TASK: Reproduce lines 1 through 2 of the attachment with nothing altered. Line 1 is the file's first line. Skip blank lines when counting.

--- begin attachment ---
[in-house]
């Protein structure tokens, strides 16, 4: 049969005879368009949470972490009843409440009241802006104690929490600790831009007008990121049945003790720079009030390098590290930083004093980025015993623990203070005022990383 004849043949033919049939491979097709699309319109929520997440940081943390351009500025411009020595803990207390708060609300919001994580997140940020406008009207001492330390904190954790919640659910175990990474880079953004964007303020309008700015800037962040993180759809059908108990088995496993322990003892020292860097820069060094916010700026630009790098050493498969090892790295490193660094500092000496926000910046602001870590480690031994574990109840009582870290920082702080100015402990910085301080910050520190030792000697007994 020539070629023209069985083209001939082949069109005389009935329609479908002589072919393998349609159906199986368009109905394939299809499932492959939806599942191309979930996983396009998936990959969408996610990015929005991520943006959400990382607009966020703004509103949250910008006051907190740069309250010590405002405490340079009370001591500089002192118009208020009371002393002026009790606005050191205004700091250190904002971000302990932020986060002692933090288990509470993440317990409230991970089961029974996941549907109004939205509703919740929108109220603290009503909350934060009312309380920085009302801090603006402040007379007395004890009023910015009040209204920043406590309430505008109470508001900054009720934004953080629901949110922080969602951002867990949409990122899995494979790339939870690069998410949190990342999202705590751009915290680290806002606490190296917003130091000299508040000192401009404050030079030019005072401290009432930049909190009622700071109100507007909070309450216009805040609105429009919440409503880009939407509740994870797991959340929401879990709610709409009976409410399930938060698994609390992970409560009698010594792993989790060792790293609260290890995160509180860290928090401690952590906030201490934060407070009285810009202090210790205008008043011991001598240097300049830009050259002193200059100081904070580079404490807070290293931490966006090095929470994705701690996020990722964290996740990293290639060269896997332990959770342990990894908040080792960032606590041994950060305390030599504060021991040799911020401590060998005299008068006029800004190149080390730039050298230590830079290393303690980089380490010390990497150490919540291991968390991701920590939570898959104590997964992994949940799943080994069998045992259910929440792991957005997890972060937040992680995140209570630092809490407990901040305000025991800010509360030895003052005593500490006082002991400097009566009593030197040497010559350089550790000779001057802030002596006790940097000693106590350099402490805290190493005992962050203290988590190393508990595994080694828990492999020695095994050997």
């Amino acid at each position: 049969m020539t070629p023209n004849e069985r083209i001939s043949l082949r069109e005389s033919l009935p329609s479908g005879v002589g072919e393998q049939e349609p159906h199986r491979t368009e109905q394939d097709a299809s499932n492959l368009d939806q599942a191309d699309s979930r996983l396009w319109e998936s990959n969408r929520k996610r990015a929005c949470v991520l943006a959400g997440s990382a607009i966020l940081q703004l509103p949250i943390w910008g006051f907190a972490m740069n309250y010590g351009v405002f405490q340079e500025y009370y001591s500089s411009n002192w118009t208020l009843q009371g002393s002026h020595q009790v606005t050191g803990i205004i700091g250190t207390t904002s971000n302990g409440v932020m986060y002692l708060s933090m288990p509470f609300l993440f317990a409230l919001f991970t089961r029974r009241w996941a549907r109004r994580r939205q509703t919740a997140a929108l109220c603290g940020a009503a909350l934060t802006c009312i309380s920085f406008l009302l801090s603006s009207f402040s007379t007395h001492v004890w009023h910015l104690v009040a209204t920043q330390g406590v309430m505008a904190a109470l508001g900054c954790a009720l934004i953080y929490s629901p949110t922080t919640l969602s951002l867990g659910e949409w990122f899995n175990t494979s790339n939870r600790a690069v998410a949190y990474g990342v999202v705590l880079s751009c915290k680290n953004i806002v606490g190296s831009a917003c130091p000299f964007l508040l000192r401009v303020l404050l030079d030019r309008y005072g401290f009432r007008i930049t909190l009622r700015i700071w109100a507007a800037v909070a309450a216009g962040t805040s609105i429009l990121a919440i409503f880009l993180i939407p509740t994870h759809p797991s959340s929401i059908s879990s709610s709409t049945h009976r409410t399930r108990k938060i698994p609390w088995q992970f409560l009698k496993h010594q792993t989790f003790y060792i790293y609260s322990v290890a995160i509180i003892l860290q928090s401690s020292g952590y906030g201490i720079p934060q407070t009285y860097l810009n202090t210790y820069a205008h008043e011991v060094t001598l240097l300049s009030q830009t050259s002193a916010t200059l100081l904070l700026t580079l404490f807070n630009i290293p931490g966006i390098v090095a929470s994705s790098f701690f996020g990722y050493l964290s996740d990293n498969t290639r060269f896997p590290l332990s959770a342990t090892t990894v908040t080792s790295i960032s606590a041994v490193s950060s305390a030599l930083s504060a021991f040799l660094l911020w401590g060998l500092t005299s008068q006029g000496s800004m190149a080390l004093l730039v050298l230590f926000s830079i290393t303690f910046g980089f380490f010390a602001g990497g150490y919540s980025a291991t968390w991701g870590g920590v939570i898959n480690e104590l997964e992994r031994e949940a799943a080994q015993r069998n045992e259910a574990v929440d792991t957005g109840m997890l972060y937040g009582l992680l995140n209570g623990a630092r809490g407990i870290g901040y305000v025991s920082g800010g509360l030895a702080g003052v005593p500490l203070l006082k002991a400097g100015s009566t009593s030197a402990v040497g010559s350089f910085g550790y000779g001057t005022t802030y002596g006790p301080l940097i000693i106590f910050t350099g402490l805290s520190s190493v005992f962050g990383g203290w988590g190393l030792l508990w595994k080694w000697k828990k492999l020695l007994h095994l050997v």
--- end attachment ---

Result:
[in-house]
């Protein structure tokens, strides 16, 4: 049969005879368009949470972490009843409440009241802006104690929490600790831009007008990121049945003790720079009030390098590290930083004093980025015993623990203070005022990383 004849043949033919049939491979097709699309319109929520997440940081943390351009500025411009020595803990207390708060609300919001994580997140940020406008009207001492330390904190954790919640659910175990990474880079953004964007303020309008700015800037962040993180759809059908108990088995496993322990003892020292860097820069060094916010700026630009790098050493498969090892790295490193660094500092000496926000910046602001870590480690031994574990109840009582870290920082702080100015402990910085301080910050520190030792000697007994 020539070629023209069985083209001939082949069109005389009935329609479908002589072919393998349609159906199986368009109905394939299809499932492959939806599942191309979930996983396009998936990959969408996610990015929005991520943006959400990382607009966020703004509103949250910008006051907190740069309250010590405002405490340079009370001591500089002192118009208020009371002393002026009790606005050191205004700091250190904002971000302990932020986060002692933090288990509470993440317990409230991970089961029974996941549907109004939205509703919740929108109220603290009503909350934060009312309380920085009302801090603006402040007379007395004890009023910015009040209204920043406590309430505008109470508001900054009720934004953080629901949110922080969602951002867990949409990122899995494979790339939870690069998410949190990342999202705590751009915290680290806002606490190296917003130091000299508040000192401009404050030079030019005072401290009432930049909190009622700071109100507007909070309450216009805040609105429009919440409503880009939407509740994870797991959340929401879990709610709409009976409410399930938060698994609390992970409560009698010594792993989790060792790293609260290890995160509180860290928090401690952590906030201490934060407070009285810009202090210790205008008043011991001598240097300049830009050259002193200059100081904070580079404490807070290293931490966006090095929470994705701690996020990722964290996740990293290639060269896997332990959770342990990894908040080792960032606590041994950060305390030599504060021991040799911020401590060998005299008068006029800004190149080390730039050298230590830079290393303690980089380490010390990497150490919540291991968390991701920590939570898959104590997964992994949940799943080994069998045992259910929440792991957005997890972060937040992680995140209570630092809490407990901040305000025991800010509360030895003052005593500490006082002991400097009566009593030197040497010559350089550790000779001057802030002596006790940097000693106590350099402490805290190493005992962050203290988590190393508990595994080694828990492999020695095994050997």